"The biggest danger from this side of the Atlantic is that the British government will be preoccupied for the coming years with how to grant and manage greater autonomy not just in Scotland but in Wales, Northern Ireland, and England – and then further distracted by the debate over its contested relationship with Europe," argues Richard N. Haass in the Financial Times.
Barack Obama's handling of national-security issues is so widely seen as weak and ineffectual that we risk losing sight of something important: the strong personal stamp he has put on his administration's choices.
American leaders repeatedly offer unrealistic and outrageous counterterrorism strategies that are destined to fail. This is no different for the Obama administration's policy to "destroy" the Islamic State of Iraq and Syria, says Micah Zenko.
As the Ebola epidemic in West Africa accelerates beyond the capacity to count its toll, an unprecedented escalation in global support is evident, led by U.S. President Barack Obama's call for U.S. military intervention. In this op-ed for Foreign Policy, Laurie Garrett argues, "Nothing short of heroic, record-breaking mobilization is necessary at this late stage in the epidemic."
Americans and Congress repeatedly claim that President Obama is not "tough" enough. Micah Zenko discusses the idealistic concept of strength and basis upon which leaders are judged, concluding: "Foreign policies should not be judged upon the tone and tenor of their announcements, but rather upon their merits and their success."
On the eve of President Obama's announcement of his strategy to combat the Islamic State in Iraq and Syria, Gayle Tzemach Lemmon discusses the possibilities for U.S. military involvement in the Middle East.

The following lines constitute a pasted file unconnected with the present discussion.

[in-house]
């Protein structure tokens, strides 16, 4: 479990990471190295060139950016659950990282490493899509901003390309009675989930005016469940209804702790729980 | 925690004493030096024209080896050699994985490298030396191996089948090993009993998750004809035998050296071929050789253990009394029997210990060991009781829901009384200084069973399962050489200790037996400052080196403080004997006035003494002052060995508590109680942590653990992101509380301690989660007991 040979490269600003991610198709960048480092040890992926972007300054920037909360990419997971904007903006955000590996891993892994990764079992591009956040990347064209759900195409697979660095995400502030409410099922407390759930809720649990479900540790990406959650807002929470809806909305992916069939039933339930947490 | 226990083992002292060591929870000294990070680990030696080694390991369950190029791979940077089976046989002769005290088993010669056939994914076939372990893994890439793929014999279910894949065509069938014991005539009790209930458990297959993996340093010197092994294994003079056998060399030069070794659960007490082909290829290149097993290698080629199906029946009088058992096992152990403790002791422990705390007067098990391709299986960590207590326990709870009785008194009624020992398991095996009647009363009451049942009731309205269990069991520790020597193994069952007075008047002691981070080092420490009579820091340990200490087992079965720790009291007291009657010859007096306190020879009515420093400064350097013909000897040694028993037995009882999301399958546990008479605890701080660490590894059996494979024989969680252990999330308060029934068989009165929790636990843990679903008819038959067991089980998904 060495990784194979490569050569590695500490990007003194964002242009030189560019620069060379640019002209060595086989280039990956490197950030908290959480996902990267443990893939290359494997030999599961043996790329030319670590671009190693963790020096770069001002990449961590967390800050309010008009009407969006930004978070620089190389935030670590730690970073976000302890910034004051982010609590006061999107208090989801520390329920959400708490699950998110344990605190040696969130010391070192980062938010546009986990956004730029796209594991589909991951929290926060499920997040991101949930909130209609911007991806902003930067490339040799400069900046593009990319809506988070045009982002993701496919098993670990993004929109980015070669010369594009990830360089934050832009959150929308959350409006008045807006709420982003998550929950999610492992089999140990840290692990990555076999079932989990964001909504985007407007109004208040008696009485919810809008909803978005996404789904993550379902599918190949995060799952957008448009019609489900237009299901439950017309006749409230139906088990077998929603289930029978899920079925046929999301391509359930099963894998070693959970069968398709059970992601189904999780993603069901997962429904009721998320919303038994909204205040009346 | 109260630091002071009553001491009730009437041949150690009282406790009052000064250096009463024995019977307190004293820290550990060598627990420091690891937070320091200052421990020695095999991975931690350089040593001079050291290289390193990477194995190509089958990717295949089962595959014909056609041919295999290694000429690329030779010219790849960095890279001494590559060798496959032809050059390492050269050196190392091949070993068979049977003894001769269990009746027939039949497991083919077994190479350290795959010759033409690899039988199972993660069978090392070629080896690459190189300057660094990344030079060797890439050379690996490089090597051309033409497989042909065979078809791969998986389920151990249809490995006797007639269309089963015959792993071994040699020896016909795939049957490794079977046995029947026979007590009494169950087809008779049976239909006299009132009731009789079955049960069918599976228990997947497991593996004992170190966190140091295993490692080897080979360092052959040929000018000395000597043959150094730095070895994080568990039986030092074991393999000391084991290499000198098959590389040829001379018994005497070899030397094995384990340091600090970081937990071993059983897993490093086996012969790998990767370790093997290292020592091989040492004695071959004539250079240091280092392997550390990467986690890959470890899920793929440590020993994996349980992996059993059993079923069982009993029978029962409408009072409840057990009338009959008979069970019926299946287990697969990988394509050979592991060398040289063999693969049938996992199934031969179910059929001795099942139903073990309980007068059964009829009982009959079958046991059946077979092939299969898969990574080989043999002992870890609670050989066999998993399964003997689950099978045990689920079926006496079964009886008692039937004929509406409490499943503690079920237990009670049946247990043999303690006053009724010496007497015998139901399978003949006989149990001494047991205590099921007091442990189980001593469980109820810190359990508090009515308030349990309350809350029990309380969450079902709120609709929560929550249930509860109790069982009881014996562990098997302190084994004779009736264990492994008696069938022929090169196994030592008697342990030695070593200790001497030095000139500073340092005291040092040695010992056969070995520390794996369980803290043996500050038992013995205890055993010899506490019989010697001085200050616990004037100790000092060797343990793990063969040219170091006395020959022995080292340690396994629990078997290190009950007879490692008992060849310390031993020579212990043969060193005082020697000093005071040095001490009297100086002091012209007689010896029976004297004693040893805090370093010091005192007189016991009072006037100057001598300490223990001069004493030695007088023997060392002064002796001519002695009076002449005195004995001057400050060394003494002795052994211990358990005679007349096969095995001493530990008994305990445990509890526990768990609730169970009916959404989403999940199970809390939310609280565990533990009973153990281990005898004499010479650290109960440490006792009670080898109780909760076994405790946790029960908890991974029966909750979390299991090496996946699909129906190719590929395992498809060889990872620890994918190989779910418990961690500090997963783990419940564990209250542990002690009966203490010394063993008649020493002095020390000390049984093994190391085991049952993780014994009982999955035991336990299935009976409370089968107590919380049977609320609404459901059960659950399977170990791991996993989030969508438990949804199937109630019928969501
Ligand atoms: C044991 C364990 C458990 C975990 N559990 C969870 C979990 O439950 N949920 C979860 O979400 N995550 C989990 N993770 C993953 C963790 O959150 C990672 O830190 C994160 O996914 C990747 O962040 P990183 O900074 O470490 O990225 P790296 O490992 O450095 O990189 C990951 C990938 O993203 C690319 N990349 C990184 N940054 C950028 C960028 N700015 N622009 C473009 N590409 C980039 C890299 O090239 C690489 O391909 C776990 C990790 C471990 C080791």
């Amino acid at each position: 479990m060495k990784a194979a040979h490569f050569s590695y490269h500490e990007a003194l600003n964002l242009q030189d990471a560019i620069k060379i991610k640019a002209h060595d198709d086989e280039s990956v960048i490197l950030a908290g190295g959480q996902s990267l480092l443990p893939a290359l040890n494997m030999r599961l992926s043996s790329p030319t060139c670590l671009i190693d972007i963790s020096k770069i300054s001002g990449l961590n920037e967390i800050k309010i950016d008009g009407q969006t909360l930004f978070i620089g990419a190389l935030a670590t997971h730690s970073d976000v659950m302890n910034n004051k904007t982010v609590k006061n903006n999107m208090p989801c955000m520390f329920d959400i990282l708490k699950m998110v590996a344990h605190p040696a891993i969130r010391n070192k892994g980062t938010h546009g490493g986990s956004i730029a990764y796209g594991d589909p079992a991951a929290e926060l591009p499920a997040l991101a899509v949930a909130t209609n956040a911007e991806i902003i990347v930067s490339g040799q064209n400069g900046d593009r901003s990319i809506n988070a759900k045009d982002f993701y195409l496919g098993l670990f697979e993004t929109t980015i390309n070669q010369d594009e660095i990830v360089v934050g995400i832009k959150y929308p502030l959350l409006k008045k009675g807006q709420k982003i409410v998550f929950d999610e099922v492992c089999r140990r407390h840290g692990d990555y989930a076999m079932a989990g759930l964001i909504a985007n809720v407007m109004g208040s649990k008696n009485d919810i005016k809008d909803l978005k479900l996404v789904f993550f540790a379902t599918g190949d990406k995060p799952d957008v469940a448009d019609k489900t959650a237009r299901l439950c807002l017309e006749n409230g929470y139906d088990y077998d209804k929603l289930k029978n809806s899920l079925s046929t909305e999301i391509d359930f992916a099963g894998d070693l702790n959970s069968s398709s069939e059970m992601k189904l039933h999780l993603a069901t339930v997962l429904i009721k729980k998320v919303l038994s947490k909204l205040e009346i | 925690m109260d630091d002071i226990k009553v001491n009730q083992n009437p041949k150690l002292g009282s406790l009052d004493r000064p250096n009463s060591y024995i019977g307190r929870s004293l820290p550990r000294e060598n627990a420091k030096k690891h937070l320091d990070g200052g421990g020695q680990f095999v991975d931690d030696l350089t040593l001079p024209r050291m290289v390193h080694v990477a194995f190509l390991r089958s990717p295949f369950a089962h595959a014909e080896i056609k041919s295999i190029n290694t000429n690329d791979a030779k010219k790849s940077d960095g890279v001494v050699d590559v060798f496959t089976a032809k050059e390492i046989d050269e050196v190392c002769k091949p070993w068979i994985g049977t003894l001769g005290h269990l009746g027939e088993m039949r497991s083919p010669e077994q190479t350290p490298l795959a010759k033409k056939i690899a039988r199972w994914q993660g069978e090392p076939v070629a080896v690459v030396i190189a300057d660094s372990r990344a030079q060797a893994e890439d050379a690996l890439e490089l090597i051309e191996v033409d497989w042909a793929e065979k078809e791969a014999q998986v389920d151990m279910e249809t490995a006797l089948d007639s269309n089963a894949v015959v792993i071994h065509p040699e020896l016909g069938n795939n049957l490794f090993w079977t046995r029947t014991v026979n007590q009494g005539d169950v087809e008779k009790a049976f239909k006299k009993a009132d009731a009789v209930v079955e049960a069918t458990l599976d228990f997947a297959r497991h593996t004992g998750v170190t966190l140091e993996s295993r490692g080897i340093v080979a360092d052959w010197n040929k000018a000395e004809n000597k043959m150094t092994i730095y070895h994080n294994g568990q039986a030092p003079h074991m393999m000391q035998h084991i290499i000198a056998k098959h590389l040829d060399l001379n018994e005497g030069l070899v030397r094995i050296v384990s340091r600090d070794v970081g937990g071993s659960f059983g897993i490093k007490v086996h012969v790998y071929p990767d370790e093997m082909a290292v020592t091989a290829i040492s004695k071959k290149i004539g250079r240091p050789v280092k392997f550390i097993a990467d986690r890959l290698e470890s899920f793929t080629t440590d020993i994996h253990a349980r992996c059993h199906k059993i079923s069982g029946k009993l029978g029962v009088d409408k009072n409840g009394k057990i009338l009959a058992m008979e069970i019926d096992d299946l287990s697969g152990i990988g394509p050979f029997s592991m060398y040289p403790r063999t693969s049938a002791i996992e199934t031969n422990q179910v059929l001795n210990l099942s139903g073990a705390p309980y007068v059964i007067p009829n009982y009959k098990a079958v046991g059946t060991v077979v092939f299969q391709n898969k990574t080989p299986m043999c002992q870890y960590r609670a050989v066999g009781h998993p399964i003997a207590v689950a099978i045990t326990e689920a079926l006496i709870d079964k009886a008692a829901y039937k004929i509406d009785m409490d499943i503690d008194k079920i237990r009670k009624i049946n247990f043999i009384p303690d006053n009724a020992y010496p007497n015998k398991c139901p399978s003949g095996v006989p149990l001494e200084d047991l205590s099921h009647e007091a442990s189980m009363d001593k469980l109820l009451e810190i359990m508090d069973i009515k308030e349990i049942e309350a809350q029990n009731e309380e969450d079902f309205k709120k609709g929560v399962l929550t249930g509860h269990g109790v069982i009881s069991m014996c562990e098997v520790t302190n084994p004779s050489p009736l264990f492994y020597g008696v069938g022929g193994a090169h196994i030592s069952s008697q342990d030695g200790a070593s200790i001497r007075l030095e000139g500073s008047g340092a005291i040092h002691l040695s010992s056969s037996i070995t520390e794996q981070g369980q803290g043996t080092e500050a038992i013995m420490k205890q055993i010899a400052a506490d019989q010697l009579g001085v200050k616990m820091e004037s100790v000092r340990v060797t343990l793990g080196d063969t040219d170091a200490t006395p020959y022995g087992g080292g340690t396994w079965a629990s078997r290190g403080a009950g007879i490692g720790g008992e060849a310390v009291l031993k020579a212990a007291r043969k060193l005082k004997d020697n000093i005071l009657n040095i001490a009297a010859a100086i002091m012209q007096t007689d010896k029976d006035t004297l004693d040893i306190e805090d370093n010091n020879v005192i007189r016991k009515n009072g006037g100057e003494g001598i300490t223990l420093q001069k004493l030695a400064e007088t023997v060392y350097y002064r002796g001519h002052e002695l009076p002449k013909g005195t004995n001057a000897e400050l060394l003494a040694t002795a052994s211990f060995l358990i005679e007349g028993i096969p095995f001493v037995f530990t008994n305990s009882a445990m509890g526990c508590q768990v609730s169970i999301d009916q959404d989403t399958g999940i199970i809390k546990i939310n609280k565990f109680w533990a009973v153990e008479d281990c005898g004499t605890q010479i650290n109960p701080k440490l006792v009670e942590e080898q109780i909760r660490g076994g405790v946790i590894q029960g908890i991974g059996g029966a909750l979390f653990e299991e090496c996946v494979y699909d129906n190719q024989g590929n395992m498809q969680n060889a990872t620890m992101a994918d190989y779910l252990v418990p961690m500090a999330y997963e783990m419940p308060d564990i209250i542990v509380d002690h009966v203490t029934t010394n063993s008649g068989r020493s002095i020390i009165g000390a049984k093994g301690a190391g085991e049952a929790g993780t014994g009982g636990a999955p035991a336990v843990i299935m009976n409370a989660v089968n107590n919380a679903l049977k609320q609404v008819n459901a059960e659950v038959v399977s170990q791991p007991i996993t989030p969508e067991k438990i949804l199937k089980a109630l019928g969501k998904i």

he US racked up debt faster than any other G7 country during the Great Recession, so that its debt burden is now as bad as the average European country. If current projections hold, by 2040 the US will have the worst debt burden of any G7 country save for Japan, reaching levels not seen since World War II.
When the most recent outbreak of Ebola began in March 2014, it could have been stopped with inexpensive, low-technology approaches. But the world largely ignored the unfolding epidemic. Now, the epidemic is skyrocketing because of this negligence. In this piece for ForeignPolicy.com, Laurie Garrett explains what the World Health Organization and the United Nations have not explained to date, and talks with Barbara Kerstiens, a former Doctors Without Borders volunteer who worked in the Kikwit epidemic in 1995, about lessons learned.
Over the past year leadership changes in many of the world's biggest emerging markets, such as China, India, Indonesia, and Thailand, have created hopes of dramatic economic liberalization among citizens of those countries and foreign investors.
Authors: Hans M. Kristensen and Adam Mount Bulletin of Atomic Scientists
Adam Mount and Hans Kristensen argue that tactical nuclear bombs in Europe are no longer useful for defense, deterrance, or assurance. They have had little effect on Russian President Vladimir Putin's transgressions in Eastern Europe and instead detract from more useful defense initiatives.
Responding to Prime Minister David Cameron's suggestion of confiscating the passports of British subjects fighting abroad, Ed Husain asks, "In trying to reduce the terror threat, is the government unwittingly increasing it?"
What happened to the Atrocities Prevention Board (APB) created by President Obama in 2012? Amelia Wolf argues that if the United States wants to make mass atrocity prevention a "core national security interest" some changes must be made to ensure the APB's existence beyond the Obama administration.
Once again, Pakistan is suffering from a self-induced political crisis. For days, street protests led by opposition politicians Imran Khan and Tahir-ul-Qadri have paralyzed Islamabad and threatened the government of Prime Minister Nawaz Sharif.
The authors argue that it is essential to begin working now to expand and establish rules and norms governing armed drones, thereby creating standards of behavior that other countries will be more likely to follow.
The author examines Pakistan's complex role in U.S. foreign policy and advocates for a two-pronged approach that works to quarantine threats while integrating Pakistan into the broader U.S. agenda in Asia.